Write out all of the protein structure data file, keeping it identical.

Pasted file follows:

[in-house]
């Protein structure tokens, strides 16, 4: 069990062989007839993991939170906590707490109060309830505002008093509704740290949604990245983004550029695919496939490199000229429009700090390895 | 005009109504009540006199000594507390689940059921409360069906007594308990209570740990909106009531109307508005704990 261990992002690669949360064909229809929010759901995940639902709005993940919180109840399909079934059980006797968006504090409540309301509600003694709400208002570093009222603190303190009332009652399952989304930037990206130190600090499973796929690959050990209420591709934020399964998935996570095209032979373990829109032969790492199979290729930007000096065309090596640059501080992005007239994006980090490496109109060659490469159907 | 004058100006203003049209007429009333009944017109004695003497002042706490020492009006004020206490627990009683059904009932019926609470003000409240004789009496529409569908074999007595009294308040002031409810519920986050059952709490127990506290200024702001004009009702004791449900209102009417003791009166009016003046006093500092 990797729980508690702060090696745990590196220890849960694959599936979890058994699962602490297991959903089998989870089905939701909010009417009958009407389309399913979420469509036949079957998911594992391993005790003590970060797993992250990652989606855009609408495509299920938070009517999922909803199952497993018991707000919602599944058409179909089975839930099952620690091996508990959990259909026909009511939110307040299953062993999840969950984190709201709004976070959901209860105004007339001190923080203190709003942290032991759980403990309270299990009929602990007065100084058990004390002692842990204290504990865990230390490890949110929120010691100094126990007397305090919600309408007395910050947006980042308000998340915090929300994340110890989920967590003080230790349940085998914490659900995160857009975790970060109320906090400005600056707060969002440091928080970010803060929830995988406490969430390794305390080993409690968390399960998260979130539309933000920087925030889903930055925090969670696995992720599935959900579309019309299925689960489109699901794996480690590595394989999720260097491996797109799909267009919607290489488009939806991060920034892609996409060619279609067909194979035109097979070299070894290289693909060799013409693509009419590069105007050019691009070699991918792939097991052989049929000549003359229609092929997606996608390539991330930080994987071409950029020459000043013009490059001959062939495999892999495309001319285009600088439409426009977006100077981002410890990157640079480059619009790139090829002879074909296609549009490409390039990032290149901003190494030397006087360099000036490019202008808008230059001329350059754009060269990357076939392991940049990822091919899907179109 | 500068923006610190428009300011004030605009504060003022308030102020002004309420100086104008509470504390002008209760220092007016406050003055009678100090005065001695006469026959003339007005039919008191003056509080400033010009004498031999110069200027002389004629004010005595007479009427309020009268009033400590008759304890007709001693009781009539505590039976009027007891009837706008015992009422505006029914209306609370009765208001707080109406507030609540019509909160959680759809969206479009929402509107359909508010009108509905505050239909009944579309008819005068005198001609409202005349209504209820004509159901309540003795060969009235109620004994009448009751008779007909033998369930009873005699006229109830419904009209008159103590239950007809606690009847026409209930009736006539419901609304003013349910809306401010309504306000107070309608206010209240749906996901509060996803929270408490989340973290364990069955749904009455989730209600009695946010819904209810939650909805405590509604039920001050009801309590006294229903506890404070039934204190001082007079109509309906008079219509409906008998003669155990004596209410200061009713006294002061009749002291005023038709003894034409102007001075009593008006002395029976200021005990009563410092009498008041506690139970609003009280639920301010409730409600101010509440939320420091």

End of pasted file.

[in-house]
């Protein structure tokens, strides 16, 4: 069990062989007839993991939170906590707490109060309830505002008093509704740290949604990245983004550029695919496939490199000229429009700090390895 | 005009109504009540006199000594507390689940059921409360069906007594308990209570740990909106009531109307508005704990 261990992002690669949360064909229809929010759901995940639902709005993940919180109840399909079934059980006797968006504090409540309301509600003694709400208002570093009222603190303190009332009652399952989304930037990206130190600090499973796929690959050990209420591709934020399964998935996570095209032979373990829109032969790492199979290729930007000096065309090596640059501080992005007239994006980090490496109109060659490469159907 | 004058100006203003049209007429009333009944017109004695003497002042706490020492009006004020206490627990009683059904009932019926609470003000409240004789009496529409569908074999007595009294308040002031409810519920986050059952709490127990506290200024702001004009009702004791449900209102009417003791009166009016003046006093500092 990797729980508690702060090696745990590196220890849960694959599936979890058994699962602490297991959903089998989870089905939701909010009417009958009407389309399913979420469509036949079957998911594992391993005790003590970060797993992250990652989606855009609408495509299920938070009517999922909803199952497993018991707000919602599944058409179909089975839930099952620690091996508990959990259909026909009511939110307040299953062993999840969950984190709201709004976070959901209860105004007339001190923080203190709003942290032991759980403990309270299990009929602990007065100084058990004390002692842990204290504990865990230390490890949110929120010691100094126990007397305090919600309408007395910050947006980042308000998340915090929300994340110890989920967590003080230790349940085998914490659900995160857009975790970060109320906090400005600056707060969002440091928080970010803060929830995988406490969430390794305390080993409690968390399960998260979130539309933000920087925030889903930055925090969670696995992720599935959900579309019309299925689960489109699901794996480690590595394989999720260097491996797109799909267009919607290489488009939806991060920034892609996409060619279609067909194979035109097979070299070894290289693909060799013409693509009419590069105007050019691009070699991918792939097991052989049929000549003359229609092929997606996608390539991330930080994987071409950029020459000043013009490059001959062939495999892999495309001319285009600088439409426009977006100077981002410890990157640079480059619009790139090829002879074909296609549009490409390039990032290149901003190494030397006087360099000036490019202008808008230059001329350059754009060269990357076939392991940049990822091919899907179109 | 500068923006610190428009300011004030605009504060003022308030102020002004309420100086104008509470504390002008209760220092007016406050003055009678100090005065001695006469026959003339007005039919008191003056509080400033010009004498031999110069200027002389004629004010005595007479009427309020009268009033400590008759304890007709001693009781009539505590039976009027007891009837706008015992009422505006029914209306609370009765208001707080109406507030609540019509909160959680759809969206479009929402509107359909508010009108509905505050239909009944579309008819005068005198001609409202005349209504209820004509159901309540003795060969009235109620004994009448009751008779007909033998369930009873005699006229109830419904009209008159103590239950007809606690009847026409209930009736006539419901609304003013349910809306401010309504306000107070309608206010209240749906996901509060996803929270408490989340973290364990069955749904009455989730209600009695946010819904209810939650909805405590509604039920001050009801309590006294229903506890404070039934204190001082007079109509309906008079219509409906008998003669155990004596209410200061009713006294002061009749002291005023038709003894034409102007001075009593008006002395029976200021005990009563410092009498008041506690139970609003009280639920301010409730409600101010509440939320420091």